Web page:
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Marc Andreessen, co-founder and general partner of Andreessen Horowitz, speaks during the "The Future of Technology" panel at the Fortune Tech Brainstorm 2009 in Pasadena, California July 22, 2009
Reuters/Phil McCarten
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With tech startups, Wall Street goes where Silicon Valley leads

By Shelly Banjo

The cliquish, insular world of Wall Street is converging with the even more clubby enclave of Silicon Valley venture capitalists.

The New York Times recently wrote about how Americans’ retirement funds are increasingly made up of tech startup stocks (paywall) such as Uber and Airbnb. Money managers don’t want to miss out on the rocketing growth in private companies that are racking up billion-dollar valuations at an unprecedented pace.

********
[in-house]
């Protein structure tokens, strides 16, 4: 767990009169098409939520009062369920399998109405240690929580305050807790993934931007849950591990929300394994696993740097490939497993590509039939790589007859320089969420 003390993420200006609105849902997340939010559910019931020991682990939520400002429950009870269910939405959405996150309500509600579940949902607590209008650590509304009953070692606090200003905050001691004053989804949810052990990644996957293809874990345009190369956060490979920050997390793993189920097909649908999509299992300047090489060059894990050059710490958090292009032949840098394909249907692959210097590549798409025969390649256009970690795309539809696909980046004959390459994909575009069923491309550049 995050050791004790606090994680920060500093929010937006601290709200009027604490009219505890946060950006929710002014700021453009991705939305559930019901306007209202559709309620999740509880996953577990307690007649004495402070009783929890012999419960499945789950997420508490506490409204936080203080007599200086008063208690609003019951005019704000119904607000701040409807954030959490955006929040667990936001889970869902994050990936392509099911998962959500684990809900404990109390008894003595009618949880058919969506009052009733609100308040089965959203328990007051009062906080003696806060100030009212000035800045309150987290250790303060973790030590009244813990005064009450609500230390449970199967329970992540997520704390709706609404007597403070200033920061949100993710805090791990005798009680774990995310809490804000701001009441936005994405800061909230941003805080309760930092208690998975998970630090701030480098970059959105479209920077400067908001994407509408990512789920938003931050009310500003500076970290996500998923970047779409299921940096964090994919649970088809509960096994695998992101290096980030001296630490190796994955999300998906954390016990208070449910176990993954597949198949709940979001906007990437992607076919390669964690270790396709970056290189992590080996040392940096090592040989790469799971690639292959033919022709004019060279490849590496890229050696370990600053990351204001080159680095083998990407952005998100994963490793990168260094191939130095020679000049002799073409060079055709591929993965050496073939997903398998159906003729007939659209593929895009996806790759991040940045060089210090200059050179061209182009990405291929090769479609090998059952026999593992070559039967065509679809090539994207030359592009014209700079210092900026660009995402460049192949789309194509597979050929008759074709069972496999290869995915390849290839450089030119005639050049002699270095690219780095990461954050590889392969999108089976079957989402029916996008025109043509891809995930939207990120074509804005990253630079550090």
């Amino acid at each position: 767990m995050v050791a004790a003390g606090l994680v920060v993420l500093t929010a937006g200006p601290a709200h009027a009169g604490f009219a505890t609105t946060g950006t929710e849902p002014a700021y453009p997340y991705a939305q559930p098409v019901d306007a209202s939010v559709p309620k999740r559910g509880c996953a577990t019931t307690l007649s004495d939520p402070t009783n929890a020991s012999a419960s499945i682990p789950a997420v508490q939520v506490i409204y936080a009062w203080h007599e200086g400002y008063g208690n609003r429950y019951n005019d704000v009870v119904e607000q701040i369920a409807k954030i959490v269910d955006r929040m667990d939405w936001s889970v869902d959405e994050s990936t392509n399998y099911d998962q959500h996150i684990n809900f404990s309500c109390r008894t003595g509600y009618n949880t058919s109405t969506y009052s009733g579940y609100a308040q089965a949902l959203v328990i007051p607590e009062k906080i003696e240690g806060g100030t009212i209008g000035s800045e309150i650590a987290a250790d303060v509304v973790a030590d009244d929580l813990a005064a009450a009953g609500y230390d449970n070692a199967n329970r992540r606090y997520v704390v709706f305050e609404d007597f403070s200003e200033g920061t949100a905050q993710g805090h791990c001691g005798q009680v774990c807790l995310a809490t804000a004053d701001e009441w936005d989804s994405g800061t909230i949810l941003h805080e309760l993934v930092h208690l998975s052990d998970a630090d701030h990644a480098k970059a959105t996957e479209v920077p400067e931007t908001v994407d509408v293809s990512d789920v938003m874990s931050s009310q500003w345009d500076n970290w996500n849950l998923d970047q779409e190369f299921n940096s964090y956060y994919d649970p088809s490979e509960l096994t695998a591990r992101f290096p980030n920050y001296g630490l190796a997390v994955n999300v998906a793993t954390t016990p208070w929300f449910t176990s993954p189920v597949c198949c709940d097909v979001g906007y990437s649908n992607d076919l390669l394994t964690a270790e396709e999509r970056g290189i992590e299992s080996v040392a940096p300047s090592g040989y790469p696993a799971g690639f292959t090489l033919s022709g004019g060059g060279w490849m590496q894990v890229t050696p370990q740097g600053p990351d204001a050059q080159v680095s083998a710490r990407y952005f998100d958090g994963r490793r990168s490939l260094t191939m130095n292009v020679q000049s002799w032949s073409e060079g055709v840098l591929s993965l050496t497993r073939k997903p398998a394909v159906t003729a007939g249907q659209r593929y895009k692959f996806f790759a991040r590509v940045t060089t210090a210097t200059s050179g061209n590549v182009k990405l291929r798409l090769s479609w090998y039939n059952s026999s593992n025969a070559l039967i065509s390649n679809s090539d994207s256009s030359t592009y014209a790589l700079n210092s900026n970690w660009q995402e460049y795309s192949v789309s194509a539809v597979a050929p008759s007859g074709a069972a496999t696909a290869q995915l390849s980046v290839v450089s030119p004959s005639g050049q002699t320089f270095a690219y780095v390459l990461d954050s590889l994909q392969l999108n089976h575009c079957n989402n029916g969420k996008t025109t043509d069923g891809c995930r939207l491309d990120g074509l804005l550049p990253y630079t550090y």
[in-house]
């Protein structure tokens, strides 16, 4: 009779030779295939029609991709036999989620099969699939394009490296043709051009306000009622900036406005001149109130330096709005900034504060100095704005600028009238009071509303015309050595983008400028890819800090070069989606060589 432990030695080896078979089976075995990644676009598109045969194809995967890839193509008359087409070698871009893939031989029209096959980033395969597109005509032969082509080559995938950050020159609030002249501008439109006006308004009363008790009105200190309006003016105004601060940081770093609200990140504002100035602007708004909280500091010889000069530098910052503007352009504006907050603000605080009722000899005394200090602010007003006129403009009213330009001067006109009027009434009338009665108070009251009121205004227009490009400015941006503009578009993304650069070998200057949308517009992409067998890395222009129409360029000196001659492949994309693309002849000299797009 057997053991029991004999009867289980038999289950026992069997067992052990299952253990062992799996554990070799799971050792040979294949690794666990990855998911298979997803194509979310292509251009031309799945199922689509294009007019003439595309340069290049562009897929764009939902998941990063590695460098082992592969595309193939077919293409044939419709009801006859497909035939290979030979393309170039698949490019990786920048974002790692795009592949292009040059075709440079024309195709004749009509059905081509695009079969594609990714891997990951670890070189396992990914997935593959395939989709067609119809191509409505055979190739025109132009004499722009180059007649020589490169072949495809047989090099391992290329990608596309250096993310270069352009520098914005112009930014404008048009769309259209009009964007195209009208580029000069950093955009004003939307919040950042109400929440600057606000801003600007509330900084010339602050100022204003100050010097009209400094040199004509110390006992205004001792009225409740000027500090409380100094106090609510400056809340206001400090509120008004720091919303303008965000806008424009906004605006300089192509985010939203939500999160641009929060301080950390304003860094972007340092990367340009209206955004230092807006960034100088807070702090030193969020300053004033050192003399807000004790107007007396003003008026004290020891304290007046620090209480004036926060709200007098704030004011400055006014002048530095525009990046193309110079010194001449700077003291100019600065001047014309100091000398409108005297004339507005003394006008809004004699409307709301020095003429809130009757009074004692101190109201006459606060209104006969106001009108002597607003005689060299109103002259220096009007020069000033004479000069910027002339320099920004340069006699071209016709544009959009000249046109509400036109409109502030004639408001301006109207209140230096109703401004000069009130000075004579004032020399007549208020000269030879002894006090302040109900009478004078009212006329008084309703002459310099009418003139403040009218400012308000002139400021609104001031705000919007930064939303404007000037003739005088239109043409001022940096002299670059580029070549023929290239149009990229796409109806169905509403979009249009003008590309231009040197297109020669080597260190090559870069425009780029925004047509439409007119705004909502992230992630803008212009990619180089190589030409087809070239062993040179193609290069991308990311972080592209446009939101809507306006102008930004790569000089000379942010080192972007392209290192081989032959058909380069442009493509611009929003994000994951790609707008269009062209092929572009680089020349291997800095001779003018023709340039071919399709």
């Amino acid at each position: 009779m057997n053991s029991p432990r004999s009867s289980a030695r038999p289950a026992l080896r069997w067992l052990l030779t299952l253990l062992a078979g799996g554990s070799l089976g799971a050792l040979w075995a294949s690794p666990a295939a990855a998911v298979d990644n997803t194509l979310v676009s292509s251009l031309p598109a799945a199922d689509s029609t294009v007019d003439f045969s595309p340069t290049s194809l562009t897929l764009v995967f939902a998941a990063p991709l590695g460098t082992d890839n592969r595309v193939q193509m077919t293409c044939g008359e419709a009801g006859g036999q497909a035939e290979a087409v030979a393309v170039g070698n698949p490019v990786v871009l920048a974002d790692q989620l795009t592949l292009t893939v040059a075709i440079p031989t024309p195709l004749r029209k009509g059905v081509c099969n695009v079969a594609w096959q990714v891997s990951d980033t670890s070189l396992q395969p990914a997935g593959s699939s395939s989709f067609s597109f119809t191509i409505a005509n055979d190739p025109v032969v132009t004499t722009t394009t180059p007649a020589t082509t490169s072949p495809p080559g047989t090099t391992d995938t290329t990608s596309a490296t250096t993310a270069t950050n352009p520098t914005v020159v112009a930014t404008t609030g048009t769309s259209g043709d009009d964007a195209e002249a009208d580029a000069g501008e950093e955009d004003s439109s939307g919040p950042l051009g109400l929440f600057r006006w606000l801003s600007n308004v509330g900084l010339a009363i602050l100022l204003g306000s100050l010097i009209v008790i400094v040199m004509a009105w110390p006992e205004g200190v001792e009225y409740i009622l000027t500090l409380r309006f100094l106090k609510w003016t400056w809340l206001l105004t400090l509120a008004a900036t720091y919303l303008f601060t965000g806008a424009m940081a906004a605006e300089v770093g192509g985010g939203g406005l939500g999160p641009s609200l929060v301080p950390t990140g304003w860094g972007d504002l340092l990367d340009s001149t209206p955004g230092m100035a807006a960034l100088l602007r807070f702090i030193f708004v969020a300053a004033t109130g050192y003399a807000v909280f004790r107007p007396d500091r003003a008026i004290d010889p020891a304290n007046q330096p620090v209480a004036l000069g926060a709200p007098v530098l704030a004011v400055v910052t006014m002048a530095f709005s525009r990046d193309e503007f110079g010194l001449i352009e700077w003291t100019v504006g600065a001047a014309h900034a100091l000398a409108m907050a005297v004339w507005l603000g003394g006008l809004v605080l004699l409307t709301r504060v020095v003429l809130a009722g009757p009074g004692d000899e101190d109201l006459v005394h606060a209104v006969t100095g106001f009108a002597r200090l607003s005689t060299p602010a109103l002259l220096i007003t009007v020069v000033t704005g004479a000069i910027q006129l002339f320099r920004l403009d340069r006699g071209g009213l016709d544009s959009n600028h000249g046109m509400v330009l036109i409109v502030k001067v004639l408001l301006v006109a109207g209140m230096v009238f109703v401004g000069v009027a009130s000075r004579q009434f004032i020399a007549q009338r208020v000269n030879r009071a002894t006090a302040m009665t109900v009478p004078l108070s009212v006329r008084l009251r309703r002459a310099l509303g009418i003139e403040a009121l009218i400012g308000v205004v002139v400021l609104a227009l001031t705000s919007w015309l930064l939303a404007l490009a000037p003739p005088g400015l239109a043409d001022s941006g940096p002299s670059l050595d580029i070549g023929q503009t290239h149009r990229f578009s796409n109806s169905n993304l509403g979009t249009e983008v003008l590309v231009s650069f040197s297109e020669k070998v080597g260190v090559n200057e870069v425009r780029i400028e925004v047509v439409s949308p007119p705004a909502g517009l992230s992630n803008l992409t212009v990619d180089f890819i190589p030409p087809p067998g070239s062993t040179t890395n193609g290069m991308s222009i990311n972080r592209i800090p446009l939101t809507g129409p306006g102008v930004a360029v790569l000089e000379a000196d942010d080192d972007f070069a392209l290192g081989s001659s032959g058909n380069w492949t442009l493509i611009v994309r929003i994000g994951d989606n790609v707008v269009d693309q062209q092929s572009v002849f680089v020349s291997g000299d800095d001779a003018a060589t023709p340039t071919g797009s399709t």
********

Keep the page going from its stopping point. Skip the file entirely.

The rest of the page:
But what the story left out was how Wall Street firms are choosing these investments. They aren’t just going after any tech startups. They’re primarily piling onto investments only after a select group of VC funds have already given their blessing, according to data from CB Insights.

The firm found that the odds of a big money manager such as Fidelity or BlackRock investing in a tech startup increases dramatically once a young company receives money from one of these 11 VC firms: Greylock Partners, Andreessen Horowitz, Sequoia Capital, Benchmark Capital, Norwest Venture Partners, Accel Partners, Kleiner Perkins Caufield & Byers, DAG Ventures, Union Square Ventures, New Enterprise Associates, and Bessemer Venture Partners.

There’s good reason to follow these venture capital bigwigs. They have a track record of making major, successful bets on companies such as Facebook and LinkedIn.

And their mark of approval tends to fuel more funding: Startups that raise money from what CB Insights deems “smart money” VCs end up raising at least twice as much money than those without backing from the Silicon Valley darlings.

Here’s the breakdown by funding stage of the tech startups in the past two years that CB Insights looked at: